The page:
/ Published November 17, 2010
African Counterterrorism Cooperation: Assessing Regional and Subregional Initiatives edited by Andre Le Sage. Potomac Books, 2007, 240 pp.
This book is a collection of papers on US and African counterterrorism (CT) initiatives presented at a series of conferences hosted by the Africa Center for Strategic Studies (ACSS) in Washington, DC. Several contributors are from Africa originally, and all possess academic and government credentials spanning both Africa and the United States. The editor, Andre Le Sage, is an assistant professor at the ACSS, one of five regional centers charted by the Department of Defense (DoD) to promote US security policy and interaction with partner nations around the world.
African Counterterrorism Cooperation joins the small but growing body of literature dealing with emerging US interests in Africa. Until the events of 9/11, Africa was viewed as holding little strategic importance for the United States. Recent initiatives, especially the creation of US Africa Command (AFRICOM) on 1 October 2007, show that this view is changing. Given the ACSS status as a DoD center, it is not surprising that the book focuses on the military aspects of CT efforts in Africa, though it does mention economic and cultural factors of terrorism as well.
The essays take the reader across the vast spaces of the African continent and its confusing array of legitimate and illegitimate organizations with relative ease. One of the book’s strongest points is its accessibility. A simple table of contents, biographies of the contributing authors, appendices of important African agreements on counterrorism, extensive endnotes, and a very good list of acronyms make it easy to approach in a single sitting or as a reference, making it a very useful introduction to CT in Africa.
The next strength is its logical structure. The editor begins with an overview of African terrorism trends and concludes with a survey of US involvement in African CT and several thought-provoking propositions for the future. Between these two chapters, other authors delve into the history of CT vis-à-vis the African Union (AU) as a whole and the regions represented by the Inter-Governmental Authority on Development (IGAD), East African Community (EAC), Southern African Development Community (SADC), and the Economic Community of West African States (ECOWAS). These chapters paint a picture of limited but important terrorist activities and CT responses in Africa. The book also emphasizes that CT efforts to date have been mostly intrastate affairs, with increased bilateral efforts since 9/11. It advocates for increased US participation as well as increased commitment from the AU and the regional organizations to combat terrorism.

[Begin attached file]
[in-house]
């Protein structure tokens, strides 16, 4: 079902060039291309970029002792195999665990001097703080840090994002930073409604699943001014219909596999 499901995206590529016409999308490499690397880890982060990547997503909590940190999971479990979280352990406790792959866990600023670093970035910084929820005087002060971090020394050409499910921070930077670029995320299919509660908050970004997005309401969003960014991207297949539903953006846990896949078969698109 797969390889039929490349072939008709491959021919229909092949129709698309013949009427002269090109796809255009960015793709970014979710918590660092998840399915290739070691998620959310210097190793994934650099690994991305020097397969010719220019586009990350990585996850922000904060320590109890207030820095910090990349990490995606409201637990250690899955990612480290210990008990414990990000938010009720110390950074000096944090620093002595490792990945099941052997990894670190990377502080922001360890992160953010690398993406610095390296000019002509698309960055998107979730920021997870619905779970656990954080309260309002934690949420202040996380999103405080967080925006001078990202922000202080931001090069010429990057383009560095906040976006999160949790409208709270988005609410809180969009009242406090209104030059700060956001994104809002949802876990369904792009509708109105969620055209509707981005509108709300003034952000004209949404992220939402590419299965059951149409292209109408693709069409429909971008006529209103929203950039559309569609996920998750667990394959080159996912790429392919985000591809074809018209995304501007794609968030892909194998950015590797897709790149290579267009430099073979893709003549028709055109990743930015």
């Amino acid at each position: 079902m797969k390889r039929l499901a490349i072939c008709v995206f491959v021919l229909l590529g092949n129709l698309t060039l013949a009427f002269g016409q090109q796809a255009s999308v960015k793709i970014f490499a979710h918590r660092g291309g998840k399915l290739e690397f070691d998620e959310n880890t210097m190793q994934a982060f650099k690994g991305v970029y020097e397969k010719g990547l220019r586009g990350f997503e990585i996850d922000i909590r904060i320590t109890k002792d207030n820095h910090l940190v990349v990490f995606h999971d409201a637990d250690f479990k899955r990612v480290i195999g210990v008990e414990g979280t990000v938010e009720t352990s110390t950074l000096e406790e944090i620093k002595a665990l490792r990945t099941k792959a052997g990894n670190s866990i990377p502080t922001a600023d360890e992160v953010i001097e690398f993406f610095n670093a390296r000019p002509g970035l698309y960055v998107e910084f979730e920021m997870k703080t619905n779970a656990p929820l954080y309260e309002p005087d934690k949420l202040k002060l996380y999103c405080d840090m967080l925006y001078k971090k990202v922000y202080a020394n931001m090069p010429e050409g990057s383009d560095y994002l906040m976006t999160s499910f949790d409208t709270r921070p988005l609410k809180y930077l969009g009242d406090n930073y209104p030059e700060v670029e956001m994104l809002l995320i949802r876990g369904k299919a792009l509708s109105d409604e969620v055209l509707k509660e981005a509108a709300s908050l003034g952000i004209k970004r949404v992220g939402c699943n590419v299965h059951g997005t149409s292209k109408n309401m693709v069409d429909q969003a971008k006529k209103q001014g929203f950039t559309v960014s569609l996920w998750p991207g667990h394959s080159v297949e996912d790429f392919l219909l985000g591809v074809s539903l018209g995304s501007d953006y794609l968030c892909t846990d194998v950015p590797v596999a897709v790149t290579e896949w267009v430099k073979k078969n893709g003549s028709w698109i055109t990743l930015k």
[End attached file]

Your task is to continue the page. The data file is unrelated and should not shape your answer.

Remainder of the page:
A few minor weaknesses mar an otherwise excellent presentation. First, the foreword is somewhat confusing when it states the book contains papers “presented by scholars representing the five African regional economic communities” at ACSS-hosted conferences (p. ix). In fact, there are seven regional economic communities (REC) in Africa, and one paper deals with the AU, which is not an REC. Therefore, the reader actually gets the perspective from only four of the seven RECs. Another problem is one of copy editing; from page 39 to 40 it appears a sentence was not completed, leaving the reader dangling. A more significant weakness was the editor’s categorization of the terrorist threat in each region and country in Africa. He assigns threat levels (low, moderate, and significant) to each country without stating his criteria for those levels, making it difficult to engage his assessment critically. The final problem of note is the repetition through several of the chapters as well as the appendices of passages from AU agreements on counterterrorism. While these are important to the topic, their repeated citing throughout the book adds little value to the argument.
This short book will benefit anyone interested in learning about emerging US strategy and policy in Africa. It quickly introduces the reader to the major political players on the continent as well as the myriad acronyms that must be mastered to successfully study the topic. It also delivers content of particular interest to an American reader, such as al-Qaeda activities across the continent and US involvement there, including in Somalia and the larger Combined Joint Task Force–Horn of Africa.
A note of caution is in order. Since this book is written under the auspices of the DoD, its point of view is predominately military. While this is not surprising, it risks oversimplifying both the problem of terrorism in Africa and potential remedies. It also projects a subtle undercurrent of impending doom—unless the United States, partner nations, and African regional organizations act quickly, the continent could fall to terrorism. Such an outcome is certainly possible, but it could lead readers to advocate rapid, heavy-handed American involvement despite the contributors’ intentions. Given the nervous reception AFRICOM has received on the continent, US policy in the region must be nuanced if it is to be effective. Along those lines, anyone interested in this topic should also read Robert Berschinski’s recent monograph on US security policy in Africa, Africom’s Dilemma: The “Global War on Terrorism,” “Capacity Building,” Humanitarianism, and the Future of U.S. Security Policy in Africa (Strategic Studies Institute, 2007). It provides a sobering assessment of the viability of US policy if it overreacts to fears of African terrorism.
Maj Paul Spaven, USAF
School of Advanced Air and Space Studies
"The views expressed are those of the author(s) and do not reflect the official policy or position of the US government or the Department of Defense."